The passage of time is a fact of life. No matter what happens in the world around us, time always marches on. In baseball we measure time by seasons, innings and even outs. As time passes, nostalgia tends to creep in and distort memories of the past. So how does one keep those memories straight and know exactly what was going through their mind at a given point in time almost 50 years ago? You ask Bob Gibson how to do it of course!
I don’t know about any of you, but I can’t keep straight what I did last week, let alone decades ago. So you can understand my apprehension with this book when you realize Gibson is trying to remember his thought process from one single game in 1968. Granted that game was game from the 1968 World Series, but I still started reading this book with some skepticism.
After reading this one, I am very glad to report that Gibson and Wheeler have produced a very enjoyable book that is fun to read. Bob Gibson walks us through the entire game of the 1968 that he started. Inning by inning he gives the reader the inside angle on pitch selection, how he approached certain batters and his overall attitude. All these things put together give you a view of the game that fans can rarely see.
Another nice aspect of this book is that it is not strictly game details. He weaves in stories and anecdotes that give the reader some things in which to connect with Gibson. A fierce competitor who some would consider downright scary at times and a person never known to hold back his opinions, this book puts a face to that side of his personality that you rarely see from Bob Gibson.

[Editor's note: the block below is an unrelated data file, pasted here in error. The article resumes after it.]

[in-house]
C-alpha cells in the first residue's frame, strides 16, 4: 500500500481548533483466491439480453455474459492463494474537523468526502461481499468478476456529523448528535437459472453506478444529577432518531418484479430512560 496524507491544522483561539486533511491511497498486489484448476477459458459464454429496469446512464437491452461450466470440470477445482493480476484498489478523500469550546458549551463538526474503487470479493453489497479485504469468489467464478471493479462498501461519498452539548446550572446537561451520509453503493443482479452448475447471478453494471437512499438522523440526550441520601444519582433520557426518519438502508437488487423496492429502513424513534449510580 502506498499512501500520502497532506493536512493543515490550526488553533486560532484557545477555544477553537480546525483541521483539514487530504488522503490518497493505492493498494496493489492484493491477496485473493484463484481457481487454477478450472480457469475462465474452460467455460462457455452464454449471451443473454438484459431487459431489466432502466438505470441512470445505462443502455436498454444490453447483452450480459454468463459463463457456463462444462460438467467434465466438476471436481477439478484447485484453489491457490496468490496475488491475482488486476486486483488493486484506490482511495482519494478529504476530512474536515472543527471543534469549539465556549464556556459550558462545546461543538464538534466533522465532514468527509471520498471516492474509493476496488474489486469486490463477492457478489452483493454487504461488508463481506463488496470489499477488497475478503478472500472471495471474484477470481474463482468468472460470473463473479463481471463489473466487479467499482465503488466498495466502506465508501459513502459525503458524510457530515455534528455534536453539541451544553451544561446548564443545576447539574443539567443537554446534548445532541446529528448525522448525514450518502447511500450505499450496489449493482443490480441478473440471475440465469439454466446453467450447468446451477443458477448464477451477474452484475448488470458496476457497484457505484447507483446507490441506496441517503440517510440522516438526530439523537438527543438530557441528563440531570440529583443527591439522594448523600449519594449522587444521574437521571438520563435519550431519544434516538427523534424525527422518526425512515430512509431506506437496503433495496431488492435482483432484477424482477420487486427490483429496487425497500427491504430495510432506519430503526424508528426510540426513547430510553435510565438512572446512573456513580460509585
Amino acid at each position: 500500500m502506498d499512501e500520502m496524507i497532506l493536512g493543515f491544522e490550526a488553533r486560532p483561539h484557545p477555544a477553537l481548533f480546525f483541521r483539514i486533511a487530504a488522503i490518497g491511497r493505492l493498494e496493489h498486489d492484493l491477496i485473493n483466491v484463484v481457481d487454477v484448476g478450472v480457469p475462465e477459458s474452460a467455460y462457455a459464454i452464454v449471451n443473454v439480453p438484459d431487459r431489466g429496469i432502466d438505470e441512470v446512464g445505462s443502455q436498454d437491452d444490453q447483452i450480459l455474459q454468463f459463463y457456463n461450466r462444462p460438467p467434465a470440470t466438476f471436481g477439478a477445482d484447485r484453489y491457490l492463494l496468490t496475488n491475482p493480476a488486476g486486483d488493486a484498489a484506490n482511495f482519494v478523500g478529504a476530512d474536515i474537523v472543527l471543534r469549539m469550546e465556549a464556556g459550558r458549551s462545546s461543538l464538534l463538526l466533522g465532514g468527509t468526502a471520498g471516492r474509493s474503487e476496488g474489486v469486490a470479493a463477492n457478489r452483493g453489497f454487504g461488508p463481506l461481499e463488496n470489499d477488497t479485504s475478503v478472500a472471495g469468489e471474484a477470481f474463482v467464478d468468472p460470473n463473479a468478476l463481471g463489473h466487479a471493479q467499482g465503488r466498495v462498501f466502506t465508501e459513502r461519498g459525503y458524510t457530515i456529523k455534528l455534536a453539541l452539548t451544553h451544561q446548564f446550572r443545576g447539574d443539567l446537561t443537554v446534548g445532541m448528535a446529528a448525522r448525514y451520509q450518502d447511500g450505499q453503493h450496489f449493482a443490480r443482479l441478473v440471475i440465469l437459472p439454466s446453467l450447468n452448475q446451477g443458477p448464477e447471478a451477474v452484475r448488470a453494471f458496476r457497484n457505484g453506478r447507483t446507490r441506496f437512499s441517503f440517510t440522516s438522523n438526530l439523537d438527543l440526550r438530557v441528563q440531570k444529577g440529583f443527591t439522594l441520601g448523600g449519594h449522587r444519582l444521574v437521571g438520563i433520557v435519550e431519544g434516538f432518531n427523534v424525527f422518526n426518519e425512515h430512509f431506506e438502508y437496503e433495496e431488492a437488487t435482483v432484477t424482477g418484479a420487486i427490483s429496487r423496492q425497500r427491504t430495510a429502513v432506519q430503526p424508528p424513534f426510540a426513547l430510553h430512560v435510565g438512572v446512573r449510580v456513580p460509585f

I imagine it is very hard for anyone to remember all the details from that long ago and I am sure some video watching was involved in prepping for this book, but Bob Gibson does a really great job of getting the entire story across to the reader. This game was a few years before my time, but I found within these pages what was needed to make me feel like I was really there.
Baseball fans across the board should enjoy this book. It is a rare glimpse into the mind of a great competitor doing what he does best. At almost 80 years old the recall of the game is an amazing feat in and of itself, but the book makes you feel like you are on the field with him. Check it out, I don’t think you will be disappointed.
You can get this book from the nice folks at Flatiron Books
In each generation there is at least one player that transcends team allegiances. No matter where you are from or who you root for, there is a guy who everyone takes an interest in their career. Roberto Clemente, Bob Feller and several others come to mind, but the one that really stands out to me is Stan Musial. You would be hard pressed to find anyone who had a bad word to say about Stan the Man. He was a great ambassador to both the game of baseball and the St. Louis Cardinals. His legacy and outgoing personality carried him through life for the six decades after he retired. That is why going into todays book I had such high hopes for it.
High hopes sometimes in the baseball literature world can sometimes lead to disappointment. In no way was it disappointment in the subject matter, but more the writing style. I enjoy baseball biographies more than any other genre of baseball books. With that in mind I have obviously read hundreds of baseball bio’s, sometimes three, four or even seven on the same person, so I usually know what to expect in these types of books.
Stan Musial is an incredible subject for a biography. He had a great personality and always had a smile face. His career and retirement were not once touched by scandal, so Stan by that measure, is an author’s dream as far as research and a fan’s dream to read about. Wayne Stewart has made a valiant attempt to chronicle the life and career of Stan the Man. He did a very complete and accurate job on the research details on the story itself, but I think he crossed a line that is hard to walk in baseball biographies. The final story came off as more of a fan worship to his favorite player as opposed to a baseball biography.